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When I was invited to submit comments to the United Nations on how to best “leave no one behind” during the implementation of the Sustainable Development Goals (SDGs), I faced a problem. Writing my feedback was not hard, what challenged me was submitting it online.
In my Kenyan community where I work promoting the rights of widows, I had no internet access or data on my mobile phone as I tried to meet the deadline. I traveled to the nearby town, Bondo, which is 35kms away, to use an internet cafe where I had a credit account. This time, I was lucky, because there was no power outage there. Just two weeks before, we had a country-wide blackout for over 48 hours. Through lots of effort, I was able to submit my feedback, but how many others did not have their voices heard because the method for submitting comments was impossible?
Technological challenges are a typical experience. Dr. Tijani Salami, who works on sexual and reproductive health and rights in rural Nigeria, and I often experience the impact of technology inadequacy on our work and our ability to advocate for women and girls.
“I spend most of my time on activities in the rural areas that have no access to electricity, unstable mobile networks, or internet services. We rely on the provision of power through generators or solar systems to deliver reproductive health services or use audio-visuals to educate adolescents and women in SRHR areas”, says Dr. Salami, the director of Sisters Caregivers Project.
Across rural Africa, accessibility to functional information and communications technology infrastructure remains a prayer for many individuals. Factors like affordability and accessibility remain a struggle for underfunded grassroots organizations who face the high cost of data and computers and smart phones. What happens to organizations working in places with no or limited internet access, or those in war or conflict zones like Myanmar and Ethiopia where the government shut the internet down due to the ongoing conflict? How do they engage in global efforts, let alone effectively lead local efforts?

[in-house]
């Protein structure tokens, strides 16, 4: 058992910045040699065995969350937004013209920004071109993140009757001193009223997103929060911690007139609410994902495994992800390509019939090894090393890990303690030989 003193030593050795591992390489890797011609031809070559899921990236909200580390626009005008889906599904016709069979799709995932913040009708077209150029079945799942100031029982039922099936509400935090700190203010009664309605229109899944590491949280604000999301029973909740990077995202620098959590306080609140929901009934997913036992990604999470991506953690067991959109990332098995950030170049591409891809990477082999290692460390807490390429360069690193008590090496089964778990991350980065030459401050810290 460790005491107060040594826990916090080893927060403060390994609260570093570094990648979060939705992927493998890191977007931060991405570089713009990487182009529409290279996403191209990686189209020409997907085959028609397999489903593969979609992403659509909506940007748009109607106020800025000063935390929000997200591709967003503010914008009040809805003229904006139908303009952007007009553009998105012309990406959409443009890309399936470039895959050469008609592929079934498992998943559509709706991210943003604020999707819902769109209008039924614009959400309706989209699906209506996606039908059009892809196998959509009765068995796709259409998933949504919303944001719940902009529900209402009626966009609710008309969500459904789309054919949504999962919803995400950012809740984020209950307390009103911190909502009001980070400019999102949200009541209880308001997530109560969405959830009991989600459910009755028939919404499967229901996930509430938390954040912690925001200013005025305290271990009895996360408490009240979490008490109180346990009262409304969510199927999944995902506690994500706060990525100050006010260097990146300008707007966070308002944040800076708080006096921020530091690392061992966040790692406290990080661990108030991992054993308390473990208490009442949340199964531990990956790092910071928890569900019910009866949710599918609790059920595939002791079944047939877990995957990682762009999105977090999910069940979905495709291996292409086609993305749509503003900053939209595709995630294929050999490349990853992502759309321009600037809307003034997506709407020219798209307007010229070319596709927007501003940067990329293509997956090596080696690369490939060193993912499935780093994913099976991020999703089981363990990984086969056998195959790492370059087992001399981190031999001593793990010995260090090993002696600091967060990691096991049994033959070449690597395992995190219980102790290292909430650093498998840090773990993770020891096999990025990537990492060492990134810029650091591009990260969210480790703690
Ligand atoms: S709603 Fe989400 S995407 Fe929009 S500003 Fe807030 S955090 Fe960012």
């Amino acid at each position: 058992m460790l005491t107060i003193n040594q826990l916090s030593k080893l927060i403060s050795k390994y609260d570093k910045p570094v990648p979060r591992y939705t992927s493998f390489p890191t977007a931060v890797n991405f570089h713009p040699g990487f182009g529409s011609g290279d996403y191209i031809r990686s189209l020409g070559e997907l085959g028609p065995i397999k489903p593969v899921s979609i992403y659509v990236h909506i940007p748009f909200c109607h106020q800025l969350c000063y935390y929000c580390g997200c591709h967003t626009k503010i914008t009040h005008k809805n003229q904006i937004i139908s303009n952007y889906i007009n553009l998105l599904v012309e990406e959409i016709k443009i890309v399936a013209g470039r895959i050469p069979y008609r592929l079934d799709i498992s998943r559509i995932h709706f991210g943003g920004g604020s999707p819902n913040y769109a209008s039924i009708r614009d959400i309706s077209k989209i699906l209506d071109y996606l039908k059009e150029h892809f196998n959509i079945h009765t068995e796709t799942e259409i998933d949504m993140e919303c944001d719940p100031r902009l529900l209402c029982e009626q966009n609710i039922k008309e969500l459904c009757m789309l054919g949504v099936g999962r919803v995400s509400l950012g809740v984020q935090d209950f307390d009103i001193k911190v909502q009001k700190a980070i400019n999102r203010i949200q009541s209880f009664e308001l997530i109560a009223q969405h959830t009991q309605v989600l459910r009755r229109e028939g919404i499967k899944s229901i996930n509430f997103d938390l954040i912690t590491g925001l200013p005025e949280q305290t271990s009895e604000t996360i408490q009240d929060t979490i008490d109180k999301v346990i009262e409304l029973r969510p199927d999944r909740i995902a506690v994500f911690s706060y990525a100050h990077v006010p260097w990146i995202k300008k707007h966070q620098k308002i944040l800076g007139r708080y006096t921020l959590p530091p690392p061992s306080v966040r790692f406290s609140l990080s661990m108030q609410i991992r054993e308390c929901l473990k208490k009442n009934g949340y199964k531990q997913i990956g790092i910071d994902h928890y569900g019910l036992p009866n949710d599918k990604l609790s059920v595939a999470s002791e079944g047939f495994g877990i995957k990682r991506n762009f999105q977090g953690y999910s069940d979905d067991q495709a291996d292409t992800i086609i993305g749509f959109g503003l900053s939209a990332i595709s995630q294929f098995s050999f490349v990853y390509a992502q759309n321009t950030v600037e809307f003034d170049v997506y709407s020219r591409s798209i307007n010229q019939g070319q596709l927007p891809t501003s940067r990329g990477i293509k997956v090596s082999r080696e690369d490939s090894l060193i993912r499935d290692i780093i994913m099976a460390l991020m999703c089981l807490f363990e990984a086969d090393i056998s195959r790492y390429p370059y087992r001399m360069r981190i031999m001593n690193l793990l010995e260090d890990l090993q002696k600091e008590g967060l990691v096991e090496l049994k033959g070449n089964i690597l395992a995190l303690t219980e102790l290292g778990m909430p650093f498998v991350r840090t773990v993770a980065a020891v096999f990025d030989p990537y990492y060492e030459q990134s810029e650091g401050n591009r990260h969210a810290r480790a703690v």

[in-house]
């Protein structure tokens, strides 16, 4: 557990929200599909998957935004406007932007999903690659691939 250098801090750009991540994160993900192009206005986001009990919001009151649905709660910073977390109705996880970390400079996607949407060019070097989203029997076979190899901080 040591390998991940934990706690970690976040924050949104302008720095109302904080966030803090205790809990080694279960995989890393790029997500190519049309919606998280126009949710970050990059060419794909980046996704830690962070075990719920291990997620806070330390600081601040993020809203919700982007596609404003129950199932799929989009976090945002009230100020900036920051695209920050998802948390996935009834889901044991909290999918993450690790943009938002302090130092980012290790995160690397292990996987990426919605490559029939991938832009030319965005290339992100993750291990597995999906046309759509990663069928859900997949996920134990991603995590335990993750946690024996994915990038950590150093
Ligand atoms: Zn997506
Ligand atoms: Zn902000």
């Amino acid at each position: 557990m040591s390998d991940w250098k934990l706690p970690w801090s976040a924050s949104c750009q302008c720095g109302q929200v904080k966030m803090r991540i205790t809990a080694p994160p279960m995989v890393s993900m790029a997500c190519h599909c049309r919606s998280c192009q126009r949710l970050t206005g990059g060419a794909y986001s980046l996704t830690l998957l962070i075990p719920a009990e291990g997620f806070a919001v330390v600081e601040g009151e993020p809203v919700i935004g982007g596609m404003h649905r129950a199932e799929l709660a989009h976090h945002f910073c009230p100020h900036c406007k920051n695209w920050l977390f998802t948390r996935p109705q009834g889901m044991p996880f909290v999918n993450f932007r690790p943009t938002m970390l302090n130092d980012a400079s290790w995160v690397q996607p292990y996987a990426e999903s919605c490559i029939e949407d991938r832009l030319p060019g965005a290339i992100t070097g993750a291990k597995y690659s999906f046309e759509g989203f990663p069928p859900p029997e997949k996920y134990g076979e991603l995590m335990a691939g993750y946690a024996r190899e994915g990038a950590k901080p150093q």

In Nigeria, it cost the Sisters Care project an average of 4,000 naira (10 dollars) per day to generate power and run the SRHR services for rural populations. When the mobile network is available, the cost of the internet is too expensive for poor women and girls to use.
Only 5% of children and young adults have access to internet in West and Central Africa and only 13% in South Asia, East and Southern Africa. This is compared to 59% in Eastern Europe and Central Asia. About 58% of Nigerians have no access to internet, partly because of the country’s significant numbers of rural dwellers, estimated to be 39%.
The upcoming Commission Status of Women (CSW62) meeting in New York, makes us reflect on our experiences, and wonder – how can we achieve the UN ‘leave no one behind‘ campaign when so many girls and women are automatically left behind for technological reasons? All too often, rural women and girls with digital illiteracy and low access must navigate and engage against these visible odds – and most of them are simply left out.